Free-Reprint Article Written by: Geoff Gannon 
See Terms of Reprint Below.

* This email is being delivered directly to members of the group:

We have moved our TERMS OF REPRINT to the end of the article.
Be certain to read our TERMS OF REPRINT and honor our TERMS 
OF REPRINT when you use this article. Thank you.

This article has been distributed by:

Helpful Link: 
  The Digital Millennium Copyright Act - Overview


Article Title:
An Analysis of (OSTK)

Article Description:
Why is a value investor writing about an unprofitable internet 
company? Because value investing is about finding dollars that 
trade for fifty cents; with a market cap of less than 75% of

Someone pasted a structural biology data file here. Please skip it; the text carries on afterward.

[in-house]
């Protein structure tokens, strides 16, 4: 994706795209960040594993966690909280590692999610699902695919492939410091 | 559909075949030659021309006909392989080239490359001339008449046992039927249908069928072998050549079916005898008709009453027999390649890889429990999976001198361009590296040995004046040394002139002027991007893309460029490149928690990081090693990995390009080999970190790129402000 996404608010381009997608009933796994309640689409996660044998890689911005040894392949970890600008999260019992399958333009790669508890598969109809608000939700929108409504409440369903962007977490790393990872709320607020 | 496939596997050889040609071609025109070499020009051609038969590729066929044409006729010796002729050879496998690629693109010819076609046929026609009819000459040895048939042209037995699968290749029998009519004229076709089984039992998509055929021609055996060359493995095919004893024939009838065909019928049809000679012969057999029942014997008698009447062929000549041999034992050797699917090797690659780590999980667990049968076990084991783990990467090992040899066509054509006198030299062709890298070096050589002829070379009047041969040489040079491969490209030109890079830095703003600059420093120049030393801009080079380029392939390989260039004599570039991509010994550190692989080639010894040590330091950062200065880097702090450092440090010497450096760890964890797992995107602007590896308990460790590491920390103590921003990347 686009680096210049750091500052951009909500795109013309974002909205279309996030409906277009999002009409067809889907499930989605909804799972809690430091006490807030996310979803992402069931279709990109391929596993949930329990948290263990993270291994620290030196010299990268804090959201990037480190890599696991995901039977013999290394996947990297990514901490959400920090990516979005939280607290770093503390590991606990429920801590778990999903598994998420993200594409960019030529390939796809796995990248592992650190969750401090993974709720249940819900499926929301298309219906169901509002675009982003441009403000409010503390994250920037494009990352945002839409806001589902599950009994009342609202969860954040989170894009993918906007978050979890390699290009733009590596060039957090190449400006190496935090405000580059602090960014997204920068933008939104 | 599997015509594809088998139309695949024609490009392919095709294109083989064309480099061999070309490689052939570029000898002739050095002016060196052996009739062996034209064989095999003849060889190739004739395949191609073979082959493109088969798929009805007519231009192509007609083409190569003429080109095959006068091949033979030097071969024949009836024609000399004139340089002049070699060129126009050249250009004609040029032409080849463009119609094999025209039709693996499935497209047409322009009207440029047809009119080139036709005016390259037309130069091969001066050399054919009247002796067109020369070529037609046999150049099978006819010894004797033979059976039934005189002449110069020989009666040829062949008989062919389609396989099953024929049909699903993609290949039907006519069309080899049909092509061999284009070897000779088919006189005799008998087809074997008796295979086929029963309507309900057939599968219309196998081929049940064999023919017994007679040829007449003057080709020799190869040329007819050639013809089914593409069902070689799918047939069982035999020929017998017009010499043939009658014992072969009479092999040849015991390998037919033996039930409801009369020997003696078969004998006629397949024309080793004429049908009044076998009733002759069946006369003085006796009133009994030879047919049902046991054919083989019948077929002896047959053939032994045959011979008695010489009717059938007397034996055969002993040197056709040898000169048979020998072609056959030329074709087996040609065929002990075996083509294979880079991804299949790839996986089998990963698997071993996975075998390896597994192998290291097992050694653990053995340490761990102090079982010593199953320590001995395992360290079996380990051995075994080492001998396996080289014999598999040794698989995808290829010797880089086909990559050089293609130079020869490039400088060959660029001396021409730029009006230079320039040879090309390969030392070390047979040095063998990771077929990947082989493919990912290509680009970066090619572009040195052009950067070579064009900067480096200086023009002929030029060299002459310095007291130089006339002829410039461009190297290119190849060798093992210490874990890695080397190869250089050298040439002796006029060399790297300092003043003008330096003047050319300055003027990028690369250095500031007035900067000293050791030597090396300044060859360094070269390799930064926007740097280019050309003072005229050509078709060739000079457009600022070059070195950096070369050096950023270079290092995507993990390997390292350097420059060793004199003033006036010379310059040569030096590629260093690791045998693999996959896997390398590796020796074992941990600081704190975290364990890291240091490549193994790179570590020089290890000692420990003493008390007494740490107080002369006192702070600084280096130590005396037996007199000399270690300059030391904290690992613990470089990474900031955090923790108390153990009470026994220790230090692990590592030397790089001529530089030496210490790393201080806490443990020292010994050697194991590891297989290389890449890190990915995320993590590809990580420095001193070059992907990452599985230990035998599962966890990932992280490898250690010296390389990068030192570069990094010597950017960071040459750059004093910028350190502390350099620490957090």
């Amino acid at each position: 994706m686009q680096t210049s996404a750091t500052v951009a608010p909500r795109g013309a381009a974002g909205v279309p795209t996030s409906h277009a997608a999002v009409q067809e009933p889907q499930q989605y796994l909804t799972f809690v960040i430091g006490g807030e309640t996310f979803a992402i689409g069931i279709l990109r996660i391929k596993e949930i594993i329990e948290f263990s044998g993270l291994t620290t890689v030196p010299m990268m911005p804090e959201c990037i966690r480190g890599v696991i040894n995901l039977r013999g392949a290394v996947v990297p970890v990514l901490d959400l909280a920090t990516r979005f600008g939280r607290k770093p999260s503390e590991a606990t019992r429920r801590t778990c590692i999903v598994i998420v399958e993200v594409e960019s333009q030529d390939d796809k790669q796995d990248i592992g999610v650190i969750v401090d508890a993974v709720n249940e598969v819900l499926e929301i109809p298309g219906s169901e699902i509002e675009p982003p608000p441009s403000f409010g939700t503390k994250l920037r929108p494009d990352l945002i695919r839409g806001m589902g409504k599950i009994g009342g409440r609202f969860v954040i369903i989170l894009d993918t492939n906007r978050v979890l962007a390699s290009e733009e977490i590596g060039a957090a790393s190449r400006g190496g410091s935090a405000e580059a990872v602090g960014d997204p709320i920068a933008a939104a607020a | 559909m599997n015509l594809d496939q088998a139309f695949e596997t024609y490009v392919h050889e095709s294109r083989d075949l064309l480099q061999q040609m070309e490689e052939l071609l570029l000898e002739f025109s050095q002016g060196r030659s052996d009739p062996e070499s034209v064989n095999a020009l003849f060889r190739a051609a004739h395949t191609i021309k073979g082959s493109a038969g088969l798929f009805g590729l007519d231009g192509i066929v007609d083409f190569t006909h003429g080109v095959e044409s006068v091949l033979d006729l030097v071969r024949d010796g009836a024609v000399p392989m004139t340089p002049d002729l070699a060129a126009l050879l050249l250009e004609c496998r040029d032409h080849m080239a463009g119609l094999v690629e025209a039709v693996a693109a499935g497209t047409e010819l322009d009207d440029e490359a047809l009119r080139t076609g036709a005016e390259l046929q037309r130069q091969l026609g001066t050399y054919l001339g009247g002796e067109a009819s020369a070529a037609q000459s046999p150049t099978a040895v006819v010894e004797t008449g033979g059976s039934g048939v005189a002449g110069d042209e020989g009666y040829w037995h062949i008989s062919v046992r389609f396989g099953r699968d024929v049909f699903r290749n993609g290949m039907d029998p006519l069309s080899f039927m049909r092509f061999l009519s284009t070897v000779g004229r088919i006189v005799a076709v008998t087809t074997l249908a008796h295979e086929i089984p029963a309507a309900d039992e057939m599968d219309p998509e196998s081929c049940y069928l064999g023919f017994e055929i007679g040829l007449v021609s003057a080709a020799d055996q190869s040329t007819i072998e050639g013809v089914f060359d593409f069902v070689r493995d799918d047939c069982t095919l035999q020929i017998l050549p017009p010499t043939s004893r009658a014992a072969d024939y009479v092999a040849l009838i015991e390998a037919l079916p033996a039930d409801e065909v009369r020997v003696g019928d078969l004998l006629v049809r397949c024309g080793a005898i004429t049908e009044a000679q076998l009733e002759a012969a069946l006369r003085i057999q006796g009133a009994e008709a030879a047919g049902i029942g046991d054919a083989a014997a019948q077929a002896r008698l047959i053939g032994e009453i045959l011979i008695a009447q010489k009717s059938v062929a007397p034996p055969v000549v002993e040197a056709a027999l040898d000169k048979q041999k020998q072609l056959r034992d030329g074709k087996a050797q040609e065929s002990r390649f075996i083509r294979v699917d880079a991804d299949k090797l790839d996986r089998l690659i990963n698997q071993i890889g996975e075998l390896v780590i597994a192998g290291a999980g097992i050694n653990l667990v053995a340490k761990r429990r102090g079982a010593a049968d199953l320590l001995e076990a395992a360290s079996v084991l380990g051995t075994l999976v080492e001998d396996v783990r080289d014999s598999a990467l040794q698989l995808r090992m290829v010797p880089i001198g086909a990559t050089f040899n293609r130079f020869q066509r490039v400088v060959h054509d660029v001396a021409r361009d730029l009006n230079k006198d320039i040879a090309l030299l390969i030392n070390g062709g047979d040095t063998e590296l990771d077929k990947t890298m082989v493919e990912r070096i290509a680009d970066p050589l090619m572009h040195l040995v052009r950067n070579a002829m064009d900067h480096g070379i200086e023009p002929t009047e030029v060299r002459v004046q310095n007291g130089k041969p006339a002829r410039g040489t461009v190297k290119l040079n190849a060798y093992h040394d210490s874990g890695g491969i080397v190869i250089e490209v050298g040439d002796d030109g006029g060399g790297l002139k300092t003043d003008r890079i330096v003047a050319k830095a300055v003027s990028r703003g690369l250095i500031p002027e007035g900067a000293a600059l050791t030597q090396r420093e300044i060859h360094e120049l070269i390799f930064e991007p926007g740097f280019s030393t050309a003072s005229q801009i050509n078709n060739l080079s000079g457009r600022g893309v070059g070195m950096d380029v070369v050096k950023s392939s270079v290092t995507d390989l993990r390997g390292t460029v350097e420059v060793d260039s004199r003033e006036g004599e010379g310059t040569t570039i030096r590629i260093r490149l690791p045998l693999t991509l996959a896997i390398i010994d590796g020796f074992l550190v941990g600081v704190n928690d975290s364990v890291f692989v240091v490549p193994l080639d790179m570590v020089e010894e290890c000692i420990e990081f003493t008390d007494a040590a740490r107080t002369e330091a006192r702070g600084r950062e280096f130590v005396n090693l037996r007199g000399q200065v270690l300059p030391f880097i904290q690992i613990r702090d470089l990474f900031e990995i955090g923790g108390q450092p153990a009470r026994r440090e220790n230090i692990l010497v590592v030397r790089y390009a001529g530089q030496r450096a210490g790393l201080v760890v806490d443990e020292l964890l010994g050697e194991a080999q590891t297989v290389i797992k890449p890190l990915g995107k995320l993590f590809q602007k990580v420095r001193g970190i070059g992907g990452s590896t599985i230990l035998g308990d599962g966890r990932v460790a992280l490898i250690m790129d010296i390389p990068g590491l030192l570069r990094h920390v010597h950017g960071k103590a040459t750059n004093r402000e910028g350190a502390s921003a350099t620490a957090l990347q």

sales, (OSTK) looks like it may be exactly that.

Additional Article Information:
1034 Words; formatted to 65 Characters per Line
Distribution Date and Time: Fri Feb 17 01:47:38 EST 2006

Written By:     Geoff Gannon
Copyright:      2006
Contact Email:  mailto:[EMAIL PROTECTED]

Article URL:

For more free-reprint articles by this Author, please visit:


An Analysis of (OSTK)
Copyright © 2006 Geoff Gannon
Gannon On Investing

Why is a value investor writing about an unprofitable internet 
company? Because value investing is about finding dollars that 
trade for fifty cents; with a market cap of less than 75% of 
sales, (OSTK) looks like it may be exactly that.

But isn't it too risky?

The greatest risk in any investment is the risk of overpaying. 
So, the real question is: what is Overstock worth? I think 
it's worth at least $1.5 billion. With Overstock's market cap 
currently sitting around $500 million, my valuation certainly